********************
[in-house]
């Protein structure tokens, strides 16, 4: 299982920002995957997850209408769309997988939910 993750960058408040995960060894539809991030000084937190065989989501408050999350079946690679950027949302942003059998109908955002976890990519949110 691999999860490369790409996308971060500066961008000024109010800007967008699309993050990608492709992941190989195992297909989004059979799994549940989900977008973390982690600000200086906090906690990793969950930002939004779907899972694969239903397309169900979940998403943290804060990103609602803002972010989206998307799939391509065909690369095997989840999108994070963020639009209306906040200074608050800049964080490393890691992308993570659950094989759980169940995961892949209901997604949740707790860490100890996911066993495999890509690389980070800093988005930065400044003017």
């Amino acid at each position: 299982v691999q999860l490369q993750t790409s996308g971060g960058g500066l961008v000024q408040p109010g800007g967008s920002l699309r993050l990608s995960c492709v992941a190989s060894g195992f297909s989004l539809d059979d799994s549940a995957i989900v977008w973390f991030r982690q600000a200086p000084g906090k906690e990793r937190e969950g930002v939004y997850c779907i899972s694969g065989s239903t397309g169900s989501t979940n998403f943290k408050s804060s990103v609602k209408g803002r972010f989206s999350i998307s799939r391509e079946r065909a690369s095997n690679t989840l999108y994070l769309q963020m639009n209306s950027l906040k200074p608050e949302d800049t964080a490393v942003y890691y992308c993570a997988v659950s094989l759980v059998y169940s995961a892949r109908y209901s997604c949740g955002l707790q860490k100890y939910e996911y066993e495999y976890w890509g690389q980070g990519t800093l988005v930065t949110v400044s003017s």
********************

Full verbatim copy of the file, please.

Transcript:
[in-house]
């Protein structure tokens, strides 16, 4: 299982920002995957997850209408769309997988939910 993750960058408040995960060894539809991030000084937190065989989501408050999350079946690679950027949302942003059998109908955002976890990519949110 691999999860490369790409996308971060500066961008000024109010800007967008699309993050990608492709992941190989195992297909989004059979799994549940989900977008973390982690600000200086906090906690990793969950930002939004779907899972694969239903397309169900979940998403943290804060990103609602803002972010989206998307799939391509065909690369095997989840999108994070963020639009209306906040200074608050800049964080490393890691992308993570659950094989759980169940995961892949209901997604949740707790860490100890996911066993495999890509690389980070800093988005930065400044003017």
């Amino acid at each position: 299982v691999q999860l490369q993750t790409s996308g971060g960058g500066l961008v000024q408040p109010g800007g967008s920002l699309r993050l990608s995960c492709v992941a190989s060894g195992f297909s989004l539809d059979d799994s549940a995957i989900v977008w973390f991030r982690q600000a200086p000084g906090k906690e990793r937190e969950g930002v939004y997850c779907i899972s694969g065989s239903t397309g169900s989501t979940n998403f943290k408050s804060s990103v609602k209408g803002r972010f989206s999350i998307s799939r391509e079946r065909a690369s095997n690679t989840l999108y994070l769309q963020m639009n209306s950027l906040k200074p608050e949302d800049t964080a490393v942003y890691y992308c993570a997988v659950s094989l759980v059998y169940s995961a892949r109908y209901s997604c949740g955002l707790q860490k100890y939910e996911y066993e495999y976890w890509g690389q980070g990519t800093l988005v930065t949110v400044s003017s």